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Grappling on the Fiscal Cliff: Putting County Over Politics

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By Robert Weiner and Richard Mann
Originally Published in The Washington Times
Jan. 8, 2013

Despite outward statements of widespread support from his caucus after his re-election Thursday, Rep. John A. Boehner's speakership was hanging by a thread, within three votes of mandating a second ballot, largely because he allowed the "fiscal cliff" deal to go through the House. Mr. Boehner should receive a Profile in Courage award for saving the nation and his party from humiliation and fiscal chaos.

Mr. Boehner knew he had 50 to 70 members of the House Republican caucus -- largely Tea Party members -- who would accept no deal from President Obama that raised taxes on anyone. He had another 50 to 75 caucus members who would demand politically untenable, huge cuts in programs. With compromise nearly impossible by his own caucus -- the hoped-for "majority of the majority" -- Mr. Boehner still wanted the country not to fall off the fiscal cliff and shut down altogether or make guillotine-level cuts from "sequestration" -- automatic across-the-board cuts mandated to reduce the deficit -- that would have been triggered at the end of 2012.

At the risk of losing his own speakership, Mr. Boehner went the only way he could to save the country. First, after fashioning several deals his own party caucus would not accept (two "grand bargains" and a mini-bargain), he reluctantly agreed to bring the Senate's legislation to the House floor. As Mr. Boehner walked the hall outside the House chamber on New Year's Day, his expression was reminiscent of the famous frown of 2nd-place Olympic gymnast McKayla Maroney, a knowing statement of the situation that he earlier in the week said "God only knows" how to resolve.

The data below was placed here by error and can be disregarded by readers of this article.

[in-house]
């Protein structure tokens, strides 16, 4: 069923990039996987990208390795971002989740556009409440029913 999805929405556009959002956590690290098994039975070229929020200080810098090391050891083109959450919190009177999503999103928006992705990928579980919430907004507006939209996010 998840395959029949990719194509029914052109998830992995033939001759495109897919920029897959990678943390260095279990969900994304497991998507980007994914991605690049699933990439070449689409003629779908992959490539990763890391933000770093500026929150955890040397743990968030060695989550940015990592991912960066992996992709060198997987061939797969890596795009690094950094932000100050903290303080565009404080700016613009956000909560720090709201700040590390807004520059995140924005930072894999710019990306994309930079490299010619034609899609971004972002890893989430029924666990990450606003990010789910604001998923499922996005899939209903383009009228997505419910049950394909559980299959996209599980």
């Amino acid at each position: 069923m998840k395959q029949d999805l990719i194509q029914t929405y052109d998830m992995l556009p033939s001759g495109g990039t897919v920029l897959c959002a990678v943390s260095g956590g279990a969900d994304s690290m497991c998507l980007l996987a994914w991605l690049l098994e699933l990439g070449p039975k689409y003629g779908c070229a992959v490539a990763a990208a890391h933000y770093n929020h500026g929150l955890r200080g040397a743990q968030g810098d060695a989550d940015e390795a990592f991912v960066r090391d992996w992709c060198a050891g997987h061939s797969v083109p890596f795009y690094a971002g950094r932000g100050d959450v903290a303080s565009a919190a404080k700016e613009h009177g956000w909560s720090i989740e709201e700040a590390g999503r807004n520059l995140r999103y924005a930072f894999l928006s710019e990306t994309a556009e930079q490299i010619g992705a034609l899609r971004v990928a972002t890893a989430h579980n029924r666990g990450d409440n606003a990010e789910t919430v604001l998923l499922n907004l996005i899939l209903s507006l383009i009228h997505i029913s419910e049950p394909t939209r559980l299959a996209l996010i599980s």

The vote for the solution to avert the fiscal cliff was 257-167. Allowing a victory -- despite losing his own party by a vote of 85-151, with the difference made up by Democrats (172-16) -- was an act of statesmanship to save the country, for which his own caucus should commend him. Uniquely for a speaker, he even voted "aye" to send the message of the importance of the legislation -- while his No. 2 and No. 3 -- Majority Leader Eric Cantor and Whip Kevin McCarthy -- each voted "nay."

Despite the Senate's 89-8 cliff vote early New Year's Day, the issue was up in the air again later in the day when Mr. Cantor told CNN, "I do not support the bill." The nation thought that once more, we would be at the precipice, and the world again would laugh collectively at U.S. governance as it did during the debt-ceiling debacle of 2011. This time, though, Mr. Boehner would not let it happen. He had met repeatedly in good faith with the president to avoid just such a crisis, and he brought up the bill for an up-or-down vote because he knew it could pass with a majority of the full House.

Mr. Boehner joined the legacy of national leaders who transcended party. President Clinton got the North American Free Trade Agreement passed in November 1993 with a majority of the 234 affirmative votes coming from Republicans (132), and he got enough Democrats (102) to seal the deal. Likewise, President Johnson got the Civil Rights Act of 1964 passed with a higher percentage of House Republicans than Democrats voting for it (Republicans: 138-34; Democrats 152-96).

Others also played key roles in passage of the bill to avoid the fiscal cliff -- House Majority Leader Nancy Pelosi and Senate Policy Committee Chairman Charles E. Schumer for suggesting income levels over Mr. Obama's proposed $250,000 that could be used for the tax increases, and Senate Minority Leader Mitch McConnell and Vice President Joseph R. Biden Jr. for negotiating the final Senate deal that they sent to the House.

However, the nation should recognize that in this moment of history, Mr. Boehner met the test, sacrificing his own political perspective for the good of the nation. Mrs. Pelosi said Thursday that "Speaker Boehner is a leader who has earned the confidence of both sides of the aisle." Mr. Boehner showed his caucus how to govern. Hopefully, the precedent will apply to other critical votes as well, such as the deadline on the debt ceiling in less than two months, immigration, tax reform and dealing with gun violence. All must hope that reports Mr. Boehner no longer will "negotiate with the president" are simply posturing. He can allow several testy votes to show he is a Republican when needed. Yet when it comes to the survival of the economy and our national reputation, Mr. Boehner, this time, demonstrated courage and statesmanship.

Robert Weiner is a national Democratic strategist, a former White House spokesman and a former senior congressional staff member. Richard Mann is senior policy analyst for Robert Weiner Associates.
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